Wild Wild West!

Sometimes, just sometimes, words (and pictures for that matter) are just not enough. “Can we just stand and look?” came the request from two ladies on our recent Wild Wild West tour to Lewis and Harris. We were perched high above a remote beach with an angry sea boiling beneath us. Occasionally the sun pierced the bank of scudding clouds, lighting the bay and painting the crest of each rolling wave yellow. It was, as they say just across the Atlantic, awesome. But standing and looking is just not on when there are pictures to be taken. Oh no, we were having none of that fluffy nonsense on a Northshots tour.

There is definitely something about islands and yes, the weather can be rough out here on the edge, but for a photographer, it’s a tiny price to pay for a slice of solitude and some truly spectacular vistas. Wildness for me is like a drug; I just have to get a regular fix and it doesn’t get any better than staring out across a sea that stretches almost beyond our limited imagination. Sharing the experience with a truly great bunch of guests…well, it’s just the business.

From our cosy and welcoming base at the Harris Hotel in Tarbert (thanks for the recommendation Paul), we explored all four corners of both Lewis and Harris taking in remote windswept beaches, rocky headlands pounded by the Atlantic, and of course the famous Callanish Stones. For one of our days, the rain was more persistent than usual but we found sanctuary in a charming deserted croft house followed by coffee and cake at Skoon Art Cafe, a perfect respite from the inevitable Hebridean squalls.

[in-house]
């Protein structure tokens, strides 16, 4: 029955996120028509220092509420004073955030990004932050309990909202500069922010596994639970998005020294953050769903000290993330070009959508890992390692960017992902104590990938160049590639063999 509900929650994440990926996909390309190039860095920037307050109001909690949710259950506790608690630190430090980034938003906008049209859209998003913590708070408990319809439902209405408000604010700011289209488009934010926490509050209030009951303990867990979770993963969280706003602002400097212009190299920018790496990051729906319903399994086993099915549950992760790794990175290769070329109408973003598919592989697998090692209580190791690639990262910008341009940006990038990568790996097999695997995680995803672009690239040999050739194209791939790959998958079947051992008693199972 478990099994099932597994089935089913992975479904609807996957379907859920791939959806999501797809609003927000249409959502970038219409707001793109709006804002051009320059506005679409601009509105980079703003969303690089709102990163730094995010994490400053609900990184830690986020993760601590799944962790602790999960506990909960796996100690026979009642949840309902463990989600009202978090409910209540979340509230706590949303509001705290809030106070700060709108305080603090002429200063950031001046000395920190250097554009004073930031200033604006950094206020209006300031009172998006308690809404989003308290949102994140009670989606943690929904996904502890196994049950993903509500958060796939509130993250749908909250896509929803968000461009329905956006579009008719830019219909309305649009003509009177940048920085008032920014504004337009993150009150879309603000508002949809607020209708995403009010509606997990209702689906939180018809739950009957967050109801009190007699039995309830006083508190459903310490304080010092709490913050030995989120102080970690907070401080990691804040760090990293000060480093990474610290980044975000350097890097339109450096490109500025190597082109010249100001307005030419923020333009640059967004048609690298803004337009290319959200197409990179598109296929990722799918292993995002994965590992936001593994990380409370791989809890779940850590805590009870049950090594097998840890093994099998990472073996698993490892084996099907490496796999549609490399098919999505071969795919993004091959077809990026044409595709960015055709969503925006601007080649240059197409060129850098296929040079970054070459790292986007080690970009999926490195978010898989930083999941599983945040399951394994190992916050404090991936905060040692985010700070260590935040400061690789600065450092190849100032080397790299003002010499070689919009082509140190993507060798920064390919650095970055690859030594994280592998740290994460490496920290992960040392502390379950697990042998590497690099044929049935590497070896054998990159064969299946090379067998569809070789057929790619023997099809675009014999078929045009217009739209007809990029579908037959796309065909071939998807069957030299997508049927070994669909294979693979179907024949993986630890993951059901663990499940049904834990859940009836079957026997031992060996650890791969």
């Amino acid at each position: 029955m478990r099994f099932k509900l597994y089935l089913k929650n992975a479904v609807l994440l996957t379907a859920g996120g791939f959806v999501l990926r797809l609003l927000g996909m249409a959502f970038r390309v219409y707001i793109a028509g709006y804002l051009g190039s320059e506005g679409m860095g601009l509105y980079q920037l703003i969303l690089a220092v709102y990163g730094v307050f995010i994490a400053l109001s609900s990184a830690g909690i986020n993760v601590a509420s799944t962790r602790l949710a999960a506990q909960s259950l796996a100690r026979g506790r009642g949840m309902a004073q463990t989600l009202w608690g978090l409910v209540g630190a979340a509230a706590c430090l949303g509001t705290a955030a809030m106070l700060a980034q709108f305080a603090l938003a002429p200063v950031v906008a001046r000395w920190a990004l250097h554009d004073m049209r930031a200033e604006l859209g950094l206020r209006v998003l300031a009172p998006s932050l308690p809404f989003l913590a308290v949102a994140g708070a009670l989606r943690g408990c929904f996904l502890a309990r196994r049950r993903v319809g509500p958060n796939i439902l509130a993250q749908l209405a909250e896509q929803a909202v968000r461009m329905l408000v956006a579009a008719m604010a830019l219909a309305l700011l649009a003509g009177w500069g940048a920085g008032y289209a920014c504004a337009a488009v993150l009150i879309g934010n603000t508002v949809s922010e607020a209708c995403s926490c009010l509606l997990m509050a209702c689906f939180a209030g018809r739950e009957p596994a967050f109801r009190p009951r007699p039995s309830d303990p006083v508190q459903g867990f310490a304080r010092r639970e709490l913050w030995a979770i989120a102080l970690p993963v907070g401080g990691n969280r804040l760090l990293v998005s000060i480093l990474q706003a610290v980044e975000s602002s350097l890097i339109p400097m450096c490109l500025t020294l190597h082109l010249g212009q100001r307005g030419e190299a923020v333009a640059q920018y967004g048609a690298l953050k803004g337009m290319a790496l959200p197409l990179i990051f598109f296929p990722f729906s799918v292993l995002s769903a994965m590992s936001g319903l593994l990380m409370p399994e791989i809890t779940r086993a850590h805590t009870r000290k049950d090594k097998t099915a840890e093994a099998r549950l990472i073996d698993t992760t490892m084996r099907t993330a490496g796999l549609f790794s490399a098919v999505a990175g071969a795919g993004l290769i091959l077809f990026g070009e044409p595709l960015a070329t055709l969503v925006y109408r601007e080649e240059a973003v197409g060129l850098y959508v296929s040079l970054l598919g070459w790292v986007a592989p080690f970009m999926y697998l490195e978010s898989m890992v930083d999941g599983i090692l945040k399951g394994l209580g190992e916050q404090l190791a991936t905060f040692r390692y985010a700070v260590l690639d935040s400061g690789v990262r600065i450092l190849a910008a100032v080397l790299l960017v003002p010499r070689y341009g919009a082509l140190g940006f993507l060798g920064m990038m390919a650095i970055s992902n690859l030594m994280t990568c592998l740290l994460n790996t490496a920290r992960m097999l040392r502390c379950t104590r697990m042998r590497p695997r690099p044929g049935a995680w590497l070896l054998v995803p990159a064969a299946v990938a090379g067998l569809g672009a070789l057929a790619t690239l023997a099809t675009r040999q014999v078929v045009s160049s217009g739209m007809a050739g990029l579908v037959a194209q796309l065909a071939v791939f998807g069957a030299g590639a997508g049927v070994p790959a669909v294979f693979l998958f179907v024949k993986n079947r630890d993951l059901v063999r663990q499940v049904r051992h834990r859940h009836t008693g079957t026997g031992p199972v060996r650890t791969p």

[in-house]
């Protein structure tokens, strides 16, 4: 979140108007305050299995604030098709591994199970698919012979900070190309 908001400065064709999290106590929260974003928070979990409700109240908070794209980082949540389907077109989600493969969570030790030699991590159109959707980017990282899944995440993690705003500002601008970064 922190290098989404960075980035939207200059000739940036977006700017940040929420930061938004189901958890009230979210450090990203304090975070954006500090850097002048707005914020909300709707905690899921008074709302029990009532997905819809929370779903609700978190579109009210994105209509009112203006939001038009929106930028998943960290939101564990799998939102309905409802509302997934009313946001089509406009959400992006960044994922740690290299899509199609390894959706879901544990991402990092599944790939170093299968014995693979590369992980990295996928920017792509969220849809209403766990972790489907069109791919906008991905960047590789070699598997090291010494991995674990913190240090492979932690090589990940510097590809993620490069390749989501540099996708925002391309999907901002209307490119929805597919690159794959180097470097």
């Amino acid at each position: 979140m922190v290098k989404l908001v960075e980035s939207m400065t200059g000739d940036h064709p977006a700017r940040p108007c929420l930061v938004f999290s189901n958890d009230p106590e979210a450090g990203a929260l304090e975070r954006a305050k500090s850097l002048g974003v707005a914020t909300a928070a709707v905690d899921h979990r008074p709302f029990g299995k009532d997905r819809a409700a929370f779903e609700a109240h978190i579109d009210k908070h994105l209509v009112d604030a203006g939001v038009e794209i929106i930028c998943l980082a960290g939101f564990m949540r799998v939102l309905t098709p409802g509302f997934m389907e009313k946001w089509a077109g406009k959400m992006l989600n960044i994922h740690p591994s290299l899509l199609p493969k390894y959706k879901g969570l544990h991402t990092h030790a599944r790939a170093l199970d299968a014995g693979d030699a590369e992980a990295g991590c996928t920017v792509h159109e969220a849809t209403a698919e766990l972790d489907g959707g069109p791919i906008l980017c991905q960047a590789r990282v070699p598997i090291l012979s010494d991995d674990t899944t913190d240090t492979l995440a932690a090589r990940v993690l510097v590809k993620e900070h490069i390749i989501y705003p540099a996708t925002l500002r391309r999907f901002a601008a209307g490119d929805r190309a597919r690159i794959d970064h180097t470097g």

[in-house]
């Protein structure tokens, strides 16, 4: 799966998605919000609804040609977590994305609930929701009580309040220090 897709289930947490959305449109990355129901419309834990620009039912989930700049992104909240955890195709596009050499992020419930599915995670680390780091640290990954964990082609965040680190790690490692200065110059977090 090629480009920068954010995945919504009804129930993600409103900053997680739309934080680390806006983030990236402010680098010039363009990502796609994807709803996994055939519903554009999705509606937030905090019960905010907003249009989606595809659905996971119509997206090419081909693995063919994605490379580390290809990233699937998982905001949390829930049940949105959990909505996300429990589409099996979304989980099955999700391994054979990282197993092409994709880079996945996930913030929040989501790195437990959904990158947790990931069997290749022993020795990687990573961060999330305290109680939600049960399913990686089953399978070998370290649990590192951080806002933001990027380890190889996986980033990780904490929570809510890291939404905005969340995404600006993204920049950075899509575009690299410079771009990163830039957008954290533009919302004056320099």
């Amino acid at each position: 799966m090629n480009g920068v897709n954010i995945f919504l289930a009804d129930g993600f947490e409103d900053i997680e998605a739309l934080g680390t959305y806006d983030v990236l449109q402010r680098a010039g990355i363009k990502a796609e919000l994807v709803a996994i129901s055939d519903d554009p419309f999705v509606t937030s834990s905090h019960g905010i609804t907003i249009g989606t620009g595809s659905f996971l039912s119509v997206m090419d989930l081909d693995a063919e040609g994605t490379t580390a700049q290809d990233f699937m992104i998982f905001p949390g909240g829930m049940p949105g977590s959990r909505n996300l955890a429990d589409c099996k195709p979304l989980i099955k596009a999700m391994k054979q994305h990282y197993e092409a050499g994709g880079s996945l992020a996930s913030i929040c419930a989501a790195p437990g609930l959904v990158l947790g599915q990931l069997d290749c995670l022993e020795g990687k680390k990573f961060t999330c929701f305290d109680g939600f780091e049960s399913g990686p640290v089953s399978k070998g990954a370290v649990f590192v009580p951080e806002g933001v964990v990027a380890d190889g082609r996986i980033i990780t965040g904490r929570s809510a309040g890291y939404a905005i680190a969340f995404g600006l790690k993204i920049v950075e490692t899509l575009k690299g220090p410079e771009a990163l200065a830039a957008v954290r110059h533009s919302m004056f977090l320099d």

We all got pictures of course and I hope you like the images above, but do you know what, our two guests, Julie and Sue were right. It’s the images that have etched themselves on our minds that will persist long after the photographs have lost their appeal. Standing and looking is no bad thing.

Thanks to the Wild West bunch of 2011. If you’d like to join us next spring when we return to the Wild Wild West (and I have to say, I think you should), you can book here

What’s it like to be a nature photographer?

I wish I could remember the answer to that question sometimes. Like many others (I know because I’ve heard the complaints) I seem to spend more and more time behind a computer screen. OK, mine is a warm office with great views and a regular supply of milky coffee (a throwback to my childhood) courtesy of my lovely wife Amanda. But it’s NOT what I signed up to!

Last weekend I spent a few days with colleagues Mark Hamblin, Niall Benvie and videographer Raymond Besant. Were were working on a 2020VISION assignment in north-west Scotland. OK the weather wasn’t great but do you know what, I could feel the blood pumping through my veins again; the creative urge that brought me to this business in the first place surged back to the surface. But most of all, I was getting a wildness fix.

Standing alone at Achnahaird Bay as a hazy dusk descended, I got a call from Amanda with some very sad news – a friend of ours had died very suddenly. Shocking though the news was, I could not have chosen to receive it anywhere more comforting. Wildness is not just somewhere that serves up spectacular imagery, it’s where we came from; it’s our home. I know our friend would have empathised with such a view.